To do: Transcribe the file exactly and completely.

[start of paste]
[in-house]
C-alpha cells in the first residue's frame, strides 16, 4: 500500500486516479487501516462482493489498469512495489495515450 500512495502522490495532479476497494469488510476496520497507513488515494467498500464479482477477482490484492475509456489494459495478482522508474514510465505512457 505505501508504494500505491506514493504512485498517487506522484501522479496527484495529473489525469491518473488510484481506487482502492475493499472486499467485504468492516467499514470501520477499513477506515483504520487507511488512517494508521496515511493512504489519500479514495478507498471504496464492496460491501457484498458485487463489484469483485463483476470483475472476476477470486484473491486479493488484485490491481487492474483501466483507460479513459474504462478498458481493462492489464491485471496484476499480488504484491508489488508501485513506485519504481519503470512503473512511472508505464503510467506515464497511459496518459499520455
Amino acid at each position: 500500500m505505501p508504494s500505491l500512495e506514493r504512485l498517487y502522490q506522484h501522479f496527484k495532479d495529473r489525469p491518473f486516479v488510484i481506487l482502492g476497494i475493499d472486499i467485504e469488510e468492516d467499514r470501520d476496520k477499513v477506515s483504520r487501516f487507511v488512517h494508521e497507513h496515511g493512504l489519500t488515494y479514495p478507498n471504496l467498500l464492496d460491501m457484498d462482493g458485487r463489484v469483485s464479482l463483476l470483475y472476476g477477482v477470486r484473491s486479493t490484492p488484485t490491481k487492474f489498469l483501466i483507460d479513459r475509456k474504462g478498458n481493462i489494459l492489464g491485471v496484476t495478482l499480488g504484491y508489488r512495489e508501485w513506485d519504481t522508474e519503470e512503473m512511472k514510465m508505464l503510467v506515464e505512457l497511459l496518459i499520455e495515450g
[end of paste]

[in-house]
C-alpha cells in the first residue's frame, strides 16, 4: 500500500486516479487501516462482493489498469512495489495515450 500512495502522490495532479476497494469488510476496520497507513488515494467498500464479482477477482490484492475509456489494459495478482522508474514510465505512457 505505501508504494500505491506514493504512485498517487506522484501522479496527484495529473489525469491518473488510484481506487482502492475493499472486499467485504468492516467499514470501520477499513477506515483504520487507511488512517494508521496515511493512504489519500479514495478507498471504496464492496460491501457484498458485487463489484469483485463483476470483475472476476477470486484473491486479493488484485490491481487492474483501466483507460479513459474504462478498458481493462492489464491485471496484476499480488504484491508489488508501485513506485519504481519503470512503473512511472508505464503510467506515464497511459496518459499520455
Amino acid at each position: 500500500m505505501p508504494s500505491l500512495e506514493r504512485l498517487y502522490q506522484h501522479f496527484k495532479d495529473r489525469p491518473f486516479v488510484i481506487l482502492g476497494i475493499d472486499i467485504e469488510e468492516d467499514r470501520d476496520k477499513v477506515s483504520r487501516f487507511v488512517h494508521e497507513h496515511g493512504l489519500t488515494y479514495p478507498n471504496l467498500l464492496d460491501m457484498d462482493g458485487r463489484v469483485s464479482l463483476l470483475y472476476g477477482v477470486r484473491s486479493t490484492p488484485t490491481k487492474f489498469l483501466i483507460d479513459r475509456k474504462g478498458n481493462i489494459l492489464g491485471v496484476t495478482l499480488g504484491y508489488r512495489e508501485w513506485d519504481t522508474e519503470e512503473m512511472k514510465m508505464l503510467v506515464e505512457l497511459l496518459i499520455e495515450g